As reported in MetroWeekly, on October 5, 2011, Gautam Raghavan joined the White House Office of Public Engagement and Intergovernmental Affairs as the LGBT liaison. In his position as Associate Director of Public Engagement, Raghavan will be the LGBT community’s “point of contact” at the White House.
On October 11, 2011, at 86 years old and after decades of fighting for the rights of LGBT people, Frank Kameny died. As has been noted by many in the press, including on The Rachel Maddow Show, Kameny started the fight for equality almost a decade before the Stonewall riots and two decades before Harvey Milk’s election. His work has been archived and is on display at the Library of Congress in Washington, DC.
The LGBT movement has also witness the passing of another leader this October. On October 7, 2011, Paula Ettelbrick died at 56 years old. As reported in the New York Times, Ettelbrick’s work “focused on defining ‘family’ in the broadest possible way.”
On October 17, 2011, U.S. Department of Health and Human Services Secretary Kathleen Sebelius provided opening keynote address at the annual meeting of the National Coalition for LGBT Health. Her remarks are available here.
Other featured speakers at this year’s meeting included SAMHSA Administrator, Pamela Hyde, JD, and HRSA Administrator, Mary Wakefield, PhD, RN.
The Lesbian & Gay Veterinary Medical Association (LGVMA) is proud to announce both Lisa Greenhill and Shane Snowdon as the recipients of the LGVMA 2011 Achievement Award.
LGVMA Achievement Awards are presented to individuals and/or organizations at the LGVMA Annual Meeting. Recipients should evidence commitment to one or more of the following: improving the quality of veterinary services to animals belonging to the LGBT community; for bettering the professional environment for animal health professionals; for enhancing the academic learning environment for LGBT veterinary and/or veterinary technician students; and/or for contributing to the advancement of equality of the LGBT community or of the mission of LGVMA.
LGVMA is also proud to announce the Student Chapter of LGVMA/ Tuskegee the LGVMA 2011 Leadership Award. The LGVMA Leadership Award is given to individuals and/or organizations that show outstanding leadership and/or community activism within the veterinary profession.
Join our network! Broad Spectrum Veterinary Student Association was developed in March of 2011 in response to a growing vocalized need for the exchange of ideas, community, and resources between lesbian, gay, bisexual, transgender, queer, questioning, intersex, and allied (LGBTQI&A*) veterinary students. For more information on the organization or for information on how you can get involved, please visit our website.
The Gay & Lesbian Leadership Institute will bring outstanding LGBTQ college students to Washington, D.C., for an intensive leadership program, including a Congressional internship with an LGBT-friendly member of Congress.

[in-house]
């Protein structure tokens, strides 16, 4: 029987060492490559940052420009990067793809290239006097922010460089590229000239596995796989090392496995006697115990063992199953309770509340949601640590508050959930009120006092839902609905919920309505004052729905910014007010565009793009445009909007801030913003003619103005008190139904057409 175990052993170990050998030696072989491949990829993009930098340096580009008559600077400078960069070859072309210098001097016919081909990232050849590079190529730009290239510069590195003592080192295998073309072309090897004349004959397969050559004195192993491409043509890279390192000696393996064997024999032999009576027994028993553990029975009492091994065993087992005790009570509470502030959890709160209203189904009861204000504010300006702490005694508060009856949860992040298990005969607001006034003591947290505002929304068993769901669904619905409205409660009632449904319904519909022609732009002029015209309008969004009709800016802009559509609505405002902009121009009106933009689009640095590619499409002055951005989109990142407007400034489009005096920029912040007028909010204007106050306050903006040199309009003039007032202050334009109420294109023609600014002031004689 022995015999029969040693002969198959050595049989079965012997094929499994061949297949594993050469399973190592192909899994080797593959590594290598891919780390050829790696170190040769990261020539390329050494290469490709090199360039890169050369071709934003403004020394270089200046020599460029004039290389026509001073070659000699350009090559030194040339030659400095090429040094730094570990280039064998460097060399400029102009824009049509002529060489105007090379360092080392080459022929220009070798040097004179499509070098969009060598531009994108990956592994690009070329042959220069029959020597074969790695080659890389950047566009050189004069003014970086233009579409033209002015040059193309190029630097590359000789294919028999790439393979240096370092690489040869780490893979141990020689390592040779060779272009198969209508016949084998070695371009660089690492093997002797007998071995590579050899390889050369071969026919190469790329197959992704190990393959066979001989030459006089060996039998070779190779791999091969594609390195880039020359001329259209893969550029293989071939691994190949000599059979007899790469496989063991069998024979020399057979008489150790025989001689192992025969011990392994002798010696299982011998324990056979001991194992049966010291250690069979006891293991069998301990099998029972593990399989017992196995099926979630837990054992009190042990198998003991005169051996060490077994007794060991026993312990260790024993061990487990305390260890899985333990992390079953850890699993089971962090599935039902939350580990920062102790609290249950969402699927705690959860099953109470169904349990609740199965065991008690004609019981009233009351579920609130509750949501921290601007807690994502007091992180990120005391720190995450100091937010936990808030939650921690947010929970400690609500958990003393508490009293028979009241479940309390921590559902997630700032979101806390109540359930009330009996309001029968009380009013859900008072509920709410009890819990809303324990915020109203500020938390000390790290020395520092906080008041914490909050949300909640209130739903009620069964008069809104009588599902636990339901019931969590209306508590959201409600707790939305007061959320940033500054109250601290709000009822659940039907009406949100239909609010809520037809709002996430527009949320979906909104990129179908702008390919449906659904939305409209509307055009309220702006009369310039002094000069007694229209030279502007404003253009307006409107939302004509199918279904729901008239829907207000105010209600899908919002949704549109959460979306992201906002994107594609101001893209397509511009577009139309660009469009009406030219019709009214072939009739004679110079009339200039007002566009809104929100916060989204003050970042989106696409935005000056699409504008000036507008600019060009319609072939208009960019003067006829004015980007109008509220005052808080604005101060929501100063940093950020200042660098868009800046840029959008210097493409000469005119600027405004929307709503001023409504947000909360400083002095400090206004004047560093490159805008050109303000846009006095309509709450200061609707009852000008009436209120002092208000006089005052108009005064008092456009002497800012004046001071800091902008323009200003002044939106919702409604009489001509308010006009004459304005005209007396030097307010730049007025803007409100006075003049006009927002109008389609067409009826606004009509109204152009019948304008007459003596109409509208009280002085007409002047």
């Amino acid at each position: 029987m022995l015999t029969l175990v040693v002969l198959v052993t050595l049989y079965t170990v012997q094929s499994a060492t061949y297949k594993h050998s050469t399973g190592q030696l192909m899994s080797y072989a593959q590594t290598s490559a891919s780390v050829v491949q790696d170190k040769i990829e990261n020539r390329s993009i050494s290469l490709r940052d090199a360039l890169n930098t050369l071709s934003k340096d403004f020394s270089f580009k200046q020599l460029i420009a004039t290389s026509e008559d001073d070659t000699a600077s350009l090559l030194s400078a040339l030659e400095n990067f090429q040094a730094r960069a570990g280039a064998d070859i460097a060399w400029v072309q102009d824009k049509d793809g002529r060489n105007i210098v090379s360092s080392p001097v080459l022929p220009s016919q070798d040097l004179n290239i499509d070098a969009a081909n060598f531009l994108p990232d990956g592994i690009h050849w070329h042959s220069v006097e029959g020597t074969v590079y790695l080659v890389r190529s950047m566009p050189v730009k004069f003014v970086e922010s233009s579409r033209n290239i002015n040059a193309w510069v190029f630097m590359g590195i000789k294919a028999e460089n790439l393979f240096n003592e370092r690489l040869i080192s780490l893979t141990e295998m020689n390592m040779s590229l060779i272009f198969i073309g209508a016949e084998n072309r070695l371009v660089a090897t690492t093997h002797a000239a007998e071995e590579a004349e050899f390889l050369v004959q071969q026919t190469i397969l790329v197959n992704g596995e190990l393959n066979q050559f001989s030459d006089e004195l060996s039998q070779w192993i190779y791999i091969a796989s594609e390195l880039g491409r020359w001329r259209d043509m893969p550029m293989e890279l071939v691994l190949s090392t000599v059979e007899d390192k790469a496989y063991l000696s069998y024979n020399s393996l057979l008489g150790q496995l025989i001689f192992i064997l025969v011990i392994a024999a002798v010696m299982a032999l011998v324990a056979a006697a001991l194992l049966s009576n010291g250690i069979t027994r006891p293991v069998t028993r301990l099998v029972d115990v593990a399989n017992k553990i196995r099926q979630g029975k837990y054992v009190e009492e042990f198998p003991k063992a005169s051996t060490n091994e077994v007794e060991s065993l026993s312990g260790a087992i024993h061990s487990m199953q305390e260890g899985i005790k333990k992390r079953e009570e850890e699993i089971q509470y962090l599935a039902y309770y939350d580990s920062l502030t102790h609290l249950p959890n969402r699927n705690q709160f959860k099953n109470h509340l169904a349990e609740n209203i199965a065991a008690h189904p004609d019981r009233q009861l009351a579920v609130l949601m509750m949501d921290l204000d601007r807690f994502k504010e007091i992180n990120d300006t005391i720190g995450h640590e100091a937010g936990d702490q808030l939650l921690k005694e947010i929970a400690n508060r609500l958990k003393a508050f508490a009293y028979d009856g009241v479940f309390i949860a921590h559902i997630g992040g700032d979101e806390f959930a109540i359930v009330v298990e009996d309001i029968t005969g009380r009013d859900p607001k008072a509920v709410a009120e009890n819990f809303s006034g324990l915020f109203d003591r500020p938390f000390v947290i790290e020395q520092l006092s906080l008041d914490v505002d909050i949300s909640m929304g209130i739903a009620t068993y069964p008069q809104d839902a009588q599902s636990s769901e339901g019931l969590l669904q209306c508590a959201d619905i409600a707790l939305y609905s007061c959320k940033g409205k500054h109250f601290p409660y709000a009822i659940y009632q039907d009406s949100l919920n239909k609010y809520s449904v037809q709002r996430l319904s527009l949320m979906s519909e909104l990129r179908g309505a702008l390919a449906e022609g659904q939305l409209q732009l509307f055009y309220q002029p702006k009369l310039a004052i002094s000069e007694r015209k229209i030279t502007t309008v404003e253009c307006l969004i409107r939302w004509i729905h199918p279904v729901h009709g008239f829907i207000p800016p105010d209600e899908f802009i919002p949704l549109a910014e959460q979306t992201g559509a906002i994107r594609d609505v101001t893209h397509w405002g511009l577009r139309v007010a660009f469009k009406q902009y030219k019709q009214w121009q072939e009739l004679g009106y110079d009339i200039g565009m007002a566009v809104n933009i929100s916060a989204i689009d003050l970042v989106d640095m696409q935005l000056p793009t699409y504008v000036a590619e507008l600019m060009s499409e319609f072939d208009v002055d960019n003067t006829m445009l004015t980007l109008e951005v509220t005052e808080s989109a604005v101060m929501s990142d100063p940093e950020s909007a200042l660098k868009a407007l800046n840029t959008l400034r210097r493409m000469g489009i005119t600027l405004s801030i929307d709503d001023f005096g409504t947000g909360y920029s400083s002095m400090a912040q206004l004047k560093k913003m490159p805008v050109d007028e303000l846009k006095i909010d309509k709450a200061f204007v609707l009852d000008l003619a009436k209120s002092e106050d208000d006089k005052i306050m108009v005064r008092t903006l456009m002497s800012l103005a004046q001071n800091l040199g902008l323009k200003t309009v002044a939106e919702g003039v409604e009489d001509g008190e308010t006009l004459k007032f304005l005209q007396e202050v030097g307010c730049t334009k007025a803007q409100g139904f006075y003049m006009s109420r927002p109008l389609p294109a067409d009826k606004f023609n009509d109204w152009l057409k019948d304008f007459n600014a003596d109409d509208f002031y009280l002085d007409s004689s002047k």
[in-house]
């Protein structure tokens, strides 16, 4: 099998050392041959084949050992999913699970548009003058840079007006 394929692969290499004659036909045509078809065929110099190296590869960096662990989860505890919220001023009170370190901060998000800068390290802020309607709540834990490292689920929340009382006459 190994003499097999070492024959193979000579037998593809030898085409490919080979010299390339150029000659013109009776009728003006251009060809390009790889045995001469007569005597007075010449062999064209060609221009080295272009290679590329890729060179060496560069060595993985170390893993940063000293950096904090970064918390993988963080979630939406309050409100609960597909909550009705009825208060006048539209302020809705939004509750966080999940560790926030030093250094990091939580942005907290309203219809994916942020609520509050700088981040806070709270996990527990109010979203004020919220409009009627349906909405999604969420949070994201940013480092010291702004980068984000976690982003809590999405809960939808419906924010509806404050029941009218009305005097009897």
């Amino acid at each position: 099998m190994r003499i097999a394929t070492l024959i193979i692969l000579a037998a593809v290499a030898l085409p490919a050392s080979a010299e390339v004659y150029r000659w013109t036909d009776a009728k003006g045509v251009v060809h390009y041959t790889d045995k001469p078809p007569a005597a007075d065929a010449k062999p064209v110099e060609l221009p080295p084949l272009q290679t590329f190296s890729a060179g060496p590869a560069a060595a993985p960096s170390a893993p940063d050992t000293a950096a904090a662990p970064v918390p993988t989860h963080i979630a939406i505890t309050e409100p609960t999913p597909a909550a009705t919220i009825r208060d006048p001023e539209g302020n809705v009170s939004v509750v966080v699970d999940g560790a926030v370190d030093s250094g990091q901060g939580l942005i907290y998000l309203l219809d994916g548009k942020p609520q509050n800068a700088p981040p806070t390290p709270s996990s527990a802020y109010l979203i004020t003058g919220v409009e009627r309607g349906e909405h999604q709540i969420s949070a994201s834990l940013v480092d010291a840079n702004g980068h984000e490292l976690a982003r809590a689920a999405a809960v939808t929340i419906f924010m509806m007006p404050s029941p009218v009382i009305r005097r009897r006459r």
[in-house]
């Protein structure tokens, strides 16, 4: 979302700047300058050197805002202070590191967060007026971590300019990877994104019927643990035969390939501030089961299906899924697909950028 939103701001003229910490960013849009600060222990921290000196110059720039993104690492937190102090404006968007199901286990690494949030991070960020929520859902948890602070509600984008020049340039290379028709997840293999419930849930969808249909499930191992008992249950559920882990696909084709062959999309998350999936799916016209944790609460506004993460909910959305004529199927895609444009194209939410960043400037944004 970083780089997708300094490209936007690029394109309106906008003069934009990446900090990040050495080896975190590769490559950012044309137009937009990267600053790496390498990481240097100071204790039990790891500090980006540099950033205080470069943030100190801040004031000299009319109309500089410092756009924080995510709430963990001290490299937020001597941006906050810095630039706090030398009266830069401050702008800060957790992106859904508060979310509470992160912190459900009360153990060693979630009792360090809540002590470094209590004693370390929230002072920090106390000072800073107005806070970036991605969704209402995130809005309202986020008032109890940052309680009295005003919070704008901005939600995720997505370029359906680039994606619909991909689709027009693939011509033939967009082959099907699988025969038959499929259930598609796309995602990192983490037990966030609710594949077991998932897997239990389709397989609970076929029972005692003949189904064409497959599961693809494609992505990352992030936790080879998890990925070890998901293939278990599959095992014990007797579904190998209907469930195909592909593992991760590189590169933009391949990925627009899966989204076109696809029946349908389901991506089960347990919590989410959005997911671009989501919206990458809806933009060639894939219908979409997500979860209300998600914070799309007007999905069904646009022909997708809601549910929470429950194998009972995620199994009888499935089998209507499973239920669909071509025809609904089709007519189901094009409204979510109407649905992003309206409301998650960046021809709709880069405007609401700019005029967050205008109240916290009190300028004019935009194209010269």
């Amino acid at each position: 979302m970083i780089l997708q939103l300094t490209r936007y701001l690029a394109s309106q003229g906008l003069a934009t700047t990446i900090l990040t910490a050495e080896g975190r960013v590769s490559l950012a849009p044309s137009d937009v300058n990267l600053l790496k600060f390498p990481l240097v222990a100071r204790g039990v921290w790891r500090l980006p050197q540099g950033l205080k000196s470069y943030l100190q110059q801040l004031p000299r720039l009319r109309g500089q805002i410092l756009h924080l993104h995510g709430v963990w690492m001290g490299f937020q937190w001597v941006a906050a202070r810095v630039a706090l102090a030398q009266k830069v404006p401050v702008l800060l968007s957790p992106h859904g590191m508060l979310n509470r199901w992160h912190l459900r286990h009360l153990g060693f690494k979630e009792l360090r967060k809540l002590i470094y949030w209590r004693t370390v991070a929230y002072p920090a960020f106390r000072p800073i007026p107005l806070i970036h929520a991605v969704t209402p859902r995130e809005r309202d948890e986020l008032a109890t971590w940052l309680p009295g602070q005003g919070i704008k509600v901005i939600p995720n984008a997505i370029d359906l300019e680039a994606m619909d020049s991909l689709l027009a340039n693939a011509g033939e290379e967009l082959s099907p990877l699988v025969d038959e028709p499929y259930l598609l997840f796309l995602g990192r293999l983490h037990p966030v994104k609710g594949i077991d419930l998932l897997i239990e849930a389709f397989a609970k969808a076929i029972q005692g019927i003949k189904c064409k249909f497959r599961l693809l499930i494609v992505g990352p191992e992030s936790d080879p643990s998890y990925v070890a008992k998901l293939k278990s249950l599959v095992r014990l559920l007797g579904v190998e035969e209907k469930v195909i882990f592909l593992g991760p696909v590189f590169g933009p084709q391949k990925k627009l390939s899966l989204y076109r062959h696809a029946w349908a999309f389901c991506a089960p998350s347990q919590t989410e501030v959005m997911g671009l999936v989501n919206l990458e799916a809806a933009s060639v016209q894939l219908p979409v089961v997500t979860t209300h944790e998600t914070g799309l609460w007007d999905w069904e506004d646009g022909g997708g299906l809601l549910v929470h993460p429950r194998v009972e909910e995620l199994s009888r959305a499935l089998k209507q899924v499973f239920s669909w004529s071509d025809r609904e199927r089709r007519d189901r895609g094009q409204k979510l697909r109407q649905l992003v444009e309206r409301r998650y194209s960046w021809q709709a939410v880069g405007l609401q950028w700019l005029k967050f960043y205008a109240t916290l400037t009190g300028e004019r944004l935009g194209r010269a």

The program includes a generous stipend, placement in a congressional internship and travel to/from Washington, D.C., as well as travel and registration to the International Gay & Lesbian Leadership Conference in Long Beach, California, in December 2012.
Applications for Spring 2012 are due Monday, November 7. For more information, please click here.
The Victory Congressional Internship is open to current undergraduate students of all genders, orientations, abilities, races and political affiliations, including people with majors other than political science.
University at Albany, S.U.N.Y.
November 7 & 8, 2011
9:30am – 5:00pm
This conference is especially designed for community members, researchers, faculty and students interested in health disparities in underserved populations in the upstate New York region. Researchers who are physicians, social workers, psychologists and nurses from across the country will share their knowledge and conversations with local stakeholders to further strategize how to decrease health disparities in the lives of LGBT underserved populations. Click here for more information or to register.
Please join the Gay & Lesbian Medical Association and the Bay Area Physicians for Human Rights for a reception for the 2011 Clinical Congress of the American College of Surgeons!
October 26, 2011 6:00pm—8:30pm
California Pacific Medical Center—Davies Campus
Gazebo at Castro Street & Duboce Avenue
San Francisco, CA 94114
Please RSVP to Bobby Bangert, GLMA Membership and Development Associate, at firstname.lastname@example.org or 202-600-8037.
To read last month's newsletter, click here.
Information in this report is compiled from the Gay and Lesbian Medical Association's LGBT Health Digest, the National Coalition for LGBT Health's Updates and other LGBT health resources.